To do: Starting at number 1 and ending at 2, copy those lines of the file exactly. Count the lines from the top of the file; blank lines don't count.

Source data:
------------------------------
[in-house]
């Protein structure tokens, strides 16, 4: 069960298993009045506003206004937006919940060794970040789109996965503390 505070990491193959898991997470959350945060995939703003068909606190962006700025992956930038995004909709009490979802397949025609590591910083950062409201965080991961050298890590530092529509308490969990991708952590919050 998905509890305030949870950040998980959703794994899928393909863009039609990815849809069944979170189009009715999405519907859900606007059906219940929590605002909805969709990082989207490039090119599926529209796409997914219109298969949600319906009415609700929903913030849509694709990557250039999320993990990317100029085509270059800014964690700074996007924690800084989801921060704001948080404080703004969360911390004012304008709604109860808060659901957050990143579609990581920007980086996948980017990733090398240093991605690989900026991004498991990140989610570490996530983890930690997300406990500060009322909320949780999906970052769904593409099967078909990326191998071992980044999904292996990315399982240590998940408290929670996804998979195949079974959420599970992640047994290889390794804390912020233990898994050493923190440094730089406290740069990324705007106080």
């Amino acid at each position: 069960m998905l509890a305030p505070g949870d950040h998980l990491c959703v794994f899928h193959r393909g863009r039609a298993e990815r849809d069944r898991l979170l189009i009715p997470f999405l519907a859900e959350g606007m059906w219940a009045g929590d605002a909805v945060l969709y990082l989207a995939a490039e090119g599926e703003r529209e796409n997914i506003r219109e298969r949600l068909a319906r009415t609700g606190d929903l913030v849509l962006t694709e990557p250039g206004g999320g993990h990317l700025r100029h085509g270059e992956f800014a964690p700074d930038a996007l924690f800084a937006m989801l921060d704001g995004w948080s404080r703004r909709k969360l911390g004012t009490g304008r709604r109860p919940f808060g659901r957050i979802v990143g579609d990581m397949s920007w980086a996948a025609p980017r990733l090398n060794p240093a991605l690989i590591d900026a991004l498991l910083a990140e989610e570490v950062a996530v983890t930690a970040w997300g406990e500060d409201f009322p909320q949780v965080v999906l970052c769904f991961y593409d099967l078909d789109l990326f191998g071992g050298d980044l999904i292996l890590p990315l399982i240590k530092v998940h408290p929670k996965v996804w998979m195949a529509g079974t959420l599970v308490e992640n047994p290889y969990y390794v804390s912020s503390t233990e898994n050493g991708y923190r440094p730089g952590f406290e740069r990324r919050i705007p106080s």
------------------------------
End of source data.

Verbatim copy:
[in-house]
């Protein structure tokens, strides 16, 4: 069960298993009045506003206004937006919940060794970040789109996965503390 505070990491193959898991997470959350945060995939703003068909606190962006700025992956930038995004909709009490979802397949025609590591910083950062409201965080991961050298890590530092529509308490969990991708952590919050 998905509890305030949870950040998980959703794994899928393909863009039609990815849809069944979170189009009715999405519907859900606007059906219940929590605002909805969709990082989207490039090119599926529209796409997914219109298969949600319906009415609700929903913030849509694709990557250039999320993990990317100029085509270059800014964690700074996007924690800084989801921060704001948080404080703004969360911390004012304008709604109860808060659901957050990143579609990581920007980086996948980017990733090398240093991605690989900026991004498991990140989610570490996530983890930690997300406990500060009322909320949780999906970052769904593409099967078909990326191998071992980044999904292996990315399982240590998940408290929670996804998979195949079974959420599970992640047994290889390794804390912020233990898994050493923190440094730089406290740069990324705007106080």